Looks affect creditworthiness


Your looks can tell a lender if you're likely to repay a loan or default, according to a Reuters story.

The study by Rice University in Houston, Texas, doesn't mean your looks as far as if you're handsome or homely, but whether you look trustworthy. And even with credit scores available, the study found that people rely on an assessment of trustworthiness to decide whether to make a loan.

"It turns out that if you look trustworthy, you're more likely to get a loan," said Jefferson Duarte, a professor of real estate finance at Rice University, and one of the study's authors.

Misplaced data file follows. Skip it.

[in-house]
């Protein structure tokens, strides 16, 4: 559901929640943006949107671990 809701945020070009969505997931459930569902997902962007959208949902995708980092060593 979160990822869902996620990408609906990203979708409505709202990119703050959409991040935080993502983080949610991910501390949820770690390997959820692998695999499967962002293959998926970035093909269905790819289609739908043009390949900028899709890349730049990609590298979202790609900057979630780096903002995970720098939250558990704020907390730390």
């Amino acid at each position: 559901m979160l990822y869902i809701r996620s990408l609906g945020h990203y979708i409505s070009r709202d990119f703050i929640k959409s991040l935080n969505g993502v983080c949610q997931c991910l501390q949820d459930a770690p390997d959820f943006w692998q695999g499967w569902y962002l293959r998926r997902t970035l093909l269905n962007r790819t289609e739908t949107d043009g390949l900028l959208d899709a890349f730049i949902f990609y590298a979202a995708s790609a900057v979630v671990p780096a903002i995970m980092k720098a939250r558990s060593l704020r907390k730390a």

The study found that people perceived to be trustworthy are more likely to have a higher credit score and pay lower interest rates on loans, and are less likely to default.

The study was of members of Prosper.com, an online lending site where people looking for loans are matched up with individual lenders.

People judged to be trustworthy were more likely to get a loan from Prosper.com lenders and tended to have a credit score about 20 points higher than those deemed untrustworthy, who were 7% more likely to default on their loan.